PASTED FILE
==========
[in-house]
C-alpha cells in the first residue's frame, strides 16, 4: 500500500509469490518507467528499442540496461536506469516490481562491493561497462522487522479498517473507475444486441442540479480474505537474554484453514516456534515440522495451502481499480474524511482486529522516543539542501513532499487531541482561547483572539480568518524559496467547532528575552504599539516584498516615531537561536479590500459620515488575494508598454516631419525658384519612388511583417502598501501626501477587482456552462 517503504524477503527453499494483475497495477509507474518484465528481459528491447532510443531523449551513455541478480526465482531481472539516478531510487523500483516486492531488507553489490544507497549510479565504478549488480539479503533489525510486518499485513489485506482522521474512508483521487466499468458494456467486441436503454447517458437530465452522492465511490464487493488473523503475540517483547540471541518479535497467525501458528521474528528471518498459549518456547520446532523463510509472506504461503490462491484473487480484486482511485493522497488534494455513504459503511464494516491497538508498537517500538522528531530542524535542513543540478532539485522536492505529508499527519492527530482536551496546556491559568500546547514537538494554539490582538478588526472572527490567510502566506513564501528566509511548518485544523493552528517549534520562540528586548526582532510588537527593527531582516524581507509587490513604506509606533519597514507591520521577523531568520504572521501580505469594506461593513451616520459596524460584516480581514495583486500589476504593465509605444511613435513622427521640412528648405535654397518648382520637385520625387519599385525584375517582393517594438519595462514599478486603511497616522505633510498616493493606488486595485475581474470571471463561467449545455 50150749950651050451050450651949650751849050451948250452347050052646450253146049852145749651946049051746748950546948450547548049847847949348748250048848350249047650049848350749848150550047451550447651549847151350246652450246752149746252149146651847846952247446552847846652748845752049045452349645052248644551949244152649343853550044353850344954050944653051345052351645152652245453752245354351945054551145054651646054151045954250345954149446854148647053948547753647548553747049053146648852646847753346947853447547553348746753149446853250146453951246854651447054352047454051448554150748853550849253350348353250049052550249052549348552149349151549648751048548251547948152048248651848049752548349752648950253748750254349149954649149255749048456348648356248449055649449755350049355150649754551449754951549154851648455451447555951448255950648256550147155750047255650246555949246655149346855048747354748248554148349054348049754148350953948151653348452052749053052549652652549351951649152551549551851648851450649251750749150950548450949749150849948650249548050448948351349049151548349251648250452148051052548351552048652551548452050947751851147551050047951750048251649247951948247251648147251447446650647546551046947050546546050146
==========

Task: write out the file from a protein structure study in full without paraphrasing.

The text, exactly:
[in-house]
C-alpha cells in the first residue's frame, strides 16, 4: 500500500509469490518507467528499442540496461536506469516490481562491493561497462522487522479498517473507475444486441442540479480474505537474554484453514516456534515440522495451502481499480474524511482486529522516543539542501513532499487531541482561547483572539480568518524559496467547532528575552504599539516584498516615531537561536479590500459620515488575494508598454516631419525658384519612388511583417502598501501626501477587482456552462 517503504524477503527453499494483475497495477509507474518484465528481459528491447532510443531523449551513455541478480526465482531481472539516478531510487523500483516486492531488507553489490544507497549510479565504478549488480539479503533489525510486518499485513489485506482522521474512508483521487466499468458494456467486441436503454447517458437530465452522492465511490464487493488473523503475540517483547540471541518479535497467525501458528521474528528471518498459549518456547520446532523463510509472506504461503490462491484473487480484486482511485493522497488534494455513504459503511464494516491497538508498537517500538522528531530542524535542513543540478532539485522536492505529508499527519492527530482536551496546556491559568500546547514537538494554539490582538478588526472572527490567510502566506513564501528566509511548518485544523493552528517549534520562540528586548526582532510588537527593527531582516524581507509587490513604506509606533519597514507591520521577523531568520504572521501580505469594506461593513451616520459596524460584516480581514495583486500589476504593465509605444511613435513622427521640412528648405535654397518648382520637385520625387519599385525584375517582393517594438519595462514599478486603511497616522505633510498616493493606488486595485475581474470571471463561467449545455 50150749950651050451050450651949650751849050451948250452347050052646450253146049852145749651946049051746748950546948450547548049847847949348748250048848350249047650049848350749848150550047451550447651549847151350246652450246752149746252149146651847846952247446552847846652748845752049045452349645052248644551949244152649343853550044353850344954050944653051345052351645152652245453752245354351945054551145054651646054151045954250345954149446854148647053948547753647548553747049053146648852646847753346947853447547553348746753149446853250146453951246854651447054352047454051448554150748853550849253350348353250049052550249052549348552149349151549648751048548251547948152048248651848049752548349752648950253748750254349149954649149255749048456348648356248449055649449755350049355150649754551449754951549154851648455451447555951448255950648256550147155750047255650246555949246655149346855048747354748248554148349054348049754148350953948151653348452052749053052549652652549351951649152551549551851648851450649251750749150950548450949749150849948650249548050448948351349049151548349251648250452148051052548351552048652551548452050947751851147551050047951750048251649247951948247251648147251447446650647546551046947050546546050146